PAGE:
Abstract Critical

Mark Stone on ‘Vision – Late’

Below is a paragraph from a blog post by Mark Stone, in which he discusses our ‘lateness’, and the disorientating effects of constant engagement with endless reproduction. The whole post can be read here. For Stone the possibilities for painting in the age of the internet’s vast archive of images lies not in moves which repeat (on a scale which will be necessarily smaller) the internet’s ability to reproduce imagery; nor in a type of surface which simply replicates the equalising effect of the screen. Instead he suggests that we should be attentive to the active ways in which we see, ‘own physical structures of vision’. When making images these structures should not be abandoned in favour of reliance on technology: ‘We should abstract from the world around us rather than world presented to us.’

Vision – Late

“And in the end it can no longer be about the context of things, but the vision of things. How we see things is the most important place to start. There are many of us who are fed up with the ongoing Postmodernist dialog. We want something more visually stimulating, thoughtful and resonant. We want to use our eyes informed by our technologies instead of relying on the technologies to dictate to our eyes. We are all visual hybrids at this point. We work both online through the lens-based programs and in the flesh and blood world. We are “colored” by those distinct experiences. We do not see in the open world as an Impressionist did. We focus on specifics, isolate details, scan for patterns and then suddenly if we move beyond the program, we are able to comprehend a larger picture, fall into older ways of linear seeing, a to b to c, rather than being stuck in the loop from zero to one, one to zero. When we paint we should work through the lens to our own physical structures of vision, not the other way around. We should abstract from the world around us rather than world presented to us. For me there’s no going back to Modernist pretensions, no insider refinements of period pieces, no pleasing designs for fashionably retro collecting clientele. To see in a new way, outside the Postmodern imperatives, we must, each of us, devise a different engagement with how we understand our lives through our vision. Yes, we may be very, very late, but we are also very, very early.”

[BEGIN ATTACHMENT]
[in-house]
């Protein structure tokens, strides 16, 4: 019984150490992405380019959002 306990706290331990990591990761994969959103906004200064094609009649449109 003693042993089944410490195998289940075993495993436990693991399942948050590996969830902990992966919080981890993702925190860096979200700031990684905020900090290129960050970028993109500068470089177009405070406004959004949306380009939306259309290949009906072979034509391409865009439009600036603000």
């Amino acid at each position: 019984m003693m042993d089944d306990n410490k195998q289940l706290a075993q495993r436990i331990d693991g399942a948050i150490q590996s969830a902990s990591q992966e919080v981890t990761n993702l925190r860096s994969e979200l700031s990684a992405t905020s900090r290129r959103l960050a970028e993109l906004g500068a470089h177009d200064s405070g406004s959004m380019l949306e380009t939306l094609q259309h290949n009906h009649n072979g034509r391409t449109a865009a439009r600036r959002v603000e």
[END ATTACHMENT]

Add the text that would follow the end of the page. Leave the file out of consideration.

From: http://www.henrimag.com